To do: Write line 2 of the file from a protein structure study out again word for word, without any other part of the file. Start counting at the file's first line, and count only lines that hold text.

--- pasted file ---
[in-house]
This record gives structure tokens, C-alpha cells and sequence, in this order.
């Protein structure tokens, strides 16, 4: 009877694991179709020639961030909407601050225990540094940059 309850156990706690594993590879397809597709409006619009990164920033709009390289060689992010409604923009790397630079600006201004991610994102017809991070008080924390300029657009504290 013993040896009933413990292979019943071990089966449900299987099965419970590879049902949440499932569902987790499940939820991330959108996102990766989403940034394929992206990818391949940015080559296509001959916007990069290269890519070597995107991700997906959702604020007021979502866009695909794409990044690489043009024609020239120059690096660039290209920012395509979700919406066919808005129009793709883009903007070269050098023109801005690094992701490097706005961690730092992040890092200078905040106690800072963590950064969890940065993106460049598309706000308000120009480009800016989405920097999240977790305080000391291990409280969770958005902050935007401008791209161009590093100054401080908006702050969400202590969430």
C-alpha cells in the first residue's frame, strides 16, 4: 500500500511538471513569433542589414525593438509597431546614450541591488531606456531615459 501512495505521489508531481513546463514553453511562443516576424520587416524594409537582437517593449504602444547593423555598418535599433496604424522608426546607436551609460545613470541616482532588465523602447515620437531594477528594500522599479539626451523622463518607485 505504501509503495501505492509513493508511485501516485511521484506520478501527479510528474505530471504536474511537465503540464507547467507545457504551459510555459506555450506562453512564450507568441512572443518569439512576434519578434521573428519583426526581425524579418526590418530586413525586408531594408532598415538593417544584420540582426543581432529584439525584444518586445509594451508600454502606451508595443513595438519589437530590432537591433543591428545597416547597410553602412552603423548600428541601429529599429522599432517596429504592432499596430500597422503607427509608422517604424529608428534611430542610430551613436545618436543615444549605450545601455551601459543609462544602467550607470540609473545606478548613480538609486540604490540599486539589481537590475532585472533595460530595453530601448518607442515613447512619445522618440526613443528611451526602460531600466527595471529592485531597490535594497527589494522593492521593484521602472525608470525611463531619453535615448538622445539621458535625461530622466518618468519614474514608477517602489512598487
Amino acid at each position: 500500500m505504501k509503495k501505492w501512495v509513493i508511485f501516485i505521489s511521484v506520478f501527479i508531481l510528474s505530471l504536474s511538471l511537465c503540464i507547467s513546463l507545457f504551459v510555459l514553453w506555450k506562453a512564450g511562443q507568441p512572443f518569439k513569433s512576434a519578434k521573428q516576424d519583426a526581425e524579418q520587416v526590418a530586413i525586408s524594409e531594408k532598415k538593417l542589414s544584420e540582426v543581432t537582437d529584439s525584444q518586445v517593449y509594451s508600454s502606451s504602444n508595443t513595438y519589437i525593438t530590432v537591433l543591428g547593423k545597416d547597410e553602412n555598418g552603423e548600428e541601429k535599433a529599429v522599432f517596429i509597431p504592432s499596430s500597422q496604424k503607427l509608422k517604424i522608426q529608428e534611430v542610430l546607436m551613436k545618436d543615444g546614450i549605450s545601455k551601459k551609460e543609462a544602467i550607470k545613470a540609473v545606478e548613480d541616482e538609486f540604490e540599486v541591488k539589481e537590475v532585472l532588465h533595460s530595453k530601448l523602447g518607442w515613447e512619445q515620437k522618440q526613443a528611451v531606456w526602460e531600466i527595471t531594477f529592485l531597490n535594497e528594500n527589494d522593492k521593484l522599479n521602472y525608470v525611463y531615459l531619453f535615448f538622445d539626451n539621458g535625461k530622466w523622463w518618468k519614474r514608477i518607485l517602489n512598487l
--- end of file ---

This record gives structure tokens, C-alpha cells and sequence, in this order.